The road home seemed longer in the dark. Full of shadowed bends and turns it plunged me into puddles of blindness. I was on the Waterfront Trail. Shrubs and trees morphed into shadow beings, eating the light. Rustling leaves sounded like the crunching of small bones.
My back was soaked and still more sweat dripped down my face. There was no time to reach into my pocket, grab the rag and mop my brow. The night was here, like the fear, it was too near. I could not peddle fast enough to outrun the blanket of obsura.
The lake shimmered on my right. I found no comfort there that night. Following that silvery shine seemed to be leading me to the underworld. I should have taken the bus home.
Spending the afternoon with a friend was fun. Caught up in the moment we decided to go out for dinner. The autumn evening was warm and dry. I came out on my bike and planned to return home the same way; but this time cycling on the pavement and only using the bike trail where it ran parallel to the street. I would be home in an hour, about the same time as taking a streetcar and a bus.
The main road was on my left. The cars seemed to go faster in the night. Were they too trying to outrun the dark? Two cars weaved across the lanes, no indicators, too fast they cut back into the right lane. Tires squealed as the cars speed into the lakeshore parking lot. One car overtook the other on the bend, accelerated and raced to the end of the lot. The brakes screeched again.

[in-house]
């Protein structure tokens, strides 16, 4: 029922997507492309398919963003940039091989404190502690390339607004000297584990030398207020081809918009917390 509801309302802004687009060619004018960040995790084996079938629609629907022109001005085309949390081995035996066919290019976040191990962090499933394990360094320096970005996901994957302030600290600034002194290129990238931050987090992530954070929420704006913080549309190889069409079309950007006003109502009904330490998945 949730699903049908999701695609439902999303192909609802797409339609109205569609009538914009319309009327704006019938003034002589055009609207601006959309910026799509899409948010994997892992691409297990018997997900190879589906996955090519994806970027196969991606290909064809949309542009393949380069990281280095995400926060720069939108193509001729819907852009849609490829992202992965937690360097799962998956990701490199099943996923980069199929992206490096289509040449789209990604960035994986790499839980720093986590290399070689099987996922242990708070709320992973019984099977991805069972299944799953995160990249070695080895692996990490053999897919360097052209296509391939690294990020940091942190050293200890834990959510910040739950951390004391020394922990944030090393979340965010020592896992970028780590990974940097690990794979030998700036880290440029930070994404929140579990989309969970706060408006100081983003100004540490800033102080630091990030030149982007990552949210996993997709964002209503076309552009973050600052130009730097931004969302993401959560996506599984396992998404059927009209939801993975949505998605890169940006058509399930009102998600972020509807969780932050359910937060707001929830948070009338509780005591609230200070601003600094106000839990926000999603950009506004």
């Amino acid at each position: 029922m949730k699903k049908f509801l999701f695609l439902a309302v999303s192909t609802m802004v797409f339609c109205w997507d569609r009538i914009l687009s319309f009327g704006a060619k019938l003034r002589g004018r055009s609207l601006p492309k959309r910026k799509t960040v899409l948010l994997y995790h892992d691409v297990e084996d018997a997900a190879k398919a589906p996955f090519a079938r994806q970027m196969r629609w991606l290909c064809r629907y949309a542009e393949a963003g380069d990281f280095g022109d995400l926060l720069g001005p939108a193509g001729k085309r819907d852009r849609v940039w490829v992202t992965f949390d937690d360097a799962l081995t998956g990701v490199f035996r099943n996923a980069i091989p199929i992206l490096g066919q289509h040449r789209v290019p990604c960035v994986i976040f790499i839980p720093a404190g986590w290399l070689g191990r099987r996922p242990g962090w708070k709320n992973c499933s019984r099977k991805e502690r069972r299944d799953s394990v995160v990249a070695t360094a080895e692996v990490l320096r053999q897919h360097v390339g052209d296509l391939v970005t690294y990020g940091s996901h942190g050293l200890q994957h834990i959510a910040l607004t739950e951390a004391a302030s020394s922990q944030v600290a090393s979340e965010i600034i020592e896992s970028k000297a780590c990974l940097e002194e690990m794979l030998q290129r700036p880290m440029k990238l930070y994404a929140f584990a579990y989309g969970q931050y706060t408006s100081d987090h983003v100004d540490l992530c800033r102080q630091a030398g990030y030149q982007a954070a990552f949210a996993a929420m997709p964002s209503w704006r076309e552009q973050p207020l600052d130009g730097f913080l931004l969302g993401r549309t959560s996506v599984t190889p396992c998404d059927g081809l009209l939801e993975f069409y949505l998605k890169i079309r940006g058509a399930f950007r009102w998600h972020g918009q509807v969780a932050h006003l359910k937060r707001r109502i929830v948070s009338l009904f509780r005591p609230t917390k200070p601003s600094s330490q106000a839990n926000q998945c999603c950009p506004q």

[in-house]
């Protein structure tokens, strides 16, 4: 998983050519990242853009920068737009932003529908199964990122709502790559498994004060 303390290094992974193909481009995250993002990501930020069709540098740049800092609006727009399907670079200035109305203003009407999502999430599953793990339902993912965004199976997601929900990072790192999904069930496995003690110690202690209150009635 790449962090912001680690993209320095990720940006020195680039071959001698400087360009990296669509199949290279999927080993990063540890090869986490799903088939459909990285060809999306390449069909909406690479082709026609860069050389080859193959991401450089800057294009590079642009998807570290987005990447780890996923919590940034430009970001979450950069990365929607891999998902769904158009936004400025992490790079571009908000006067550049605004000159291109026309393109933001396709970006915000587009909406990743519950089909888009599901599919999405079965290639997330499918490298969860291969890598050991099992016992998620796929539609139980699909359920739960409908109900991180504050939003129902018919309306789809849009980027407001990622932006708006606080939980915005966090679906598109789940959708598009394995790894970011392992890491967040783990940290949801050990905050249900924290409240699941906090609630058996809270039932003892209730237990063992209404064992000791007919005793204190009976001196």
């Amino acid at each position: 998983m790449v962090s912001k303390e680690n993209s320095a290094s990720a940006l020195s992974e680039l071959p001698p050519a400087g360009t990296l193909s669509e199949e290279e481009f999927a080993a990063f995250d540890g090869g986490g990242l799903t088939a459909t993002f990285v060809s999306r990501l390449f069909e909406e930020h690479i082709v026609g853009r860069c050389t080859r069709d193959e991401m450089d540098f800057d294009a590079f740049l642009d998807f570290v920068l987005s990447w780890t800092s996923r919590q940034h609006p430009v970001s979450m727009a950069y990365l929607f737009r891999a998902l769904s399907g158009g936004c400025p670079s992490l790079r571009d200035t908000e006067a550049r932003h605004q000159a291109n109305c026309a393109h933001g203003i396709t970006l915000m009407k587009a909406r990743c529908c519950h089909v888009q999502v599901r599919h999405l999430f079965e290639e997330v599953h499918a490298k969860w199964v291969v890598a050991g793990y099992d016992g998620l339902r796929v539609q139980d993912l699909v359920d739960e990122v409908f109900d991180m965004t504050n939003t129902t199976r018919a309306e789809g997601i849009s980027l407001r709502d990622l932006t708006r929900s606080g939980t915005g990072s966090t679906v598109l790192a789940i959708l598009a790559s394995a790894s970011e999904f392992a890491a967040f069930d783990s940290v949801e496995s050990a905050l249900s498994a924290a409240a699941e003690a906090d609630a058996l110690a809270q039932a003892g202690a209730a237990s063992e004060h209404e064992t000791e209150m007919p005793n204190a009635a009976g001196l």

I pushed harder as my heart hammered in my chest. I had to go pass the parking lot. What if the guys in the cars need more fun? The doors flung the open, rock music blared, and four men emerged from each car. Cigarettes and white skins glowed in the liminal light.
I was almost near them. The men gathered around one car and examined its back under the streetlight. Beer cans were in their hands. Deep voices cursed. Then laughter. Marijuana perfumed the air. As I flew by, I saw that the bumper was hanging off the back of the car. There were four more parking lots to go.
I knew the route. I had cycled up and down that section of the Waterfront Trail hundreds of time. But never near midnight. I could not sprint home. It was too far.
The lights of the Palais Royale twinkled ahead. My legs and heart slowed as the warm bulbs drew near. Two women smoked on the steps of the banquet hall. Three men leaned against the railings, also smoking. They were the first pedestrians I had seen near the bike trail. Inside the hall people chattered in little groups, wine glasses in hand. A portrait of Billie Holiday caught my eye. I knew that one well. Mouth opened in ecstasy she sings in front of a microphone with white gardenias glistening in her hair. I heard her singing Strange Fruit in my head. Then I shuddered as I saw them hanging from the poplar tree.
Half way home I got off the bike trail. I was too jumpy to enjoy the lake breeze and the starlight shimmering through the trees. I reminded myself I had nothing to prove. I cycled home on a main road filled with cars, bicycles and more importantly people out walking in the autumn night.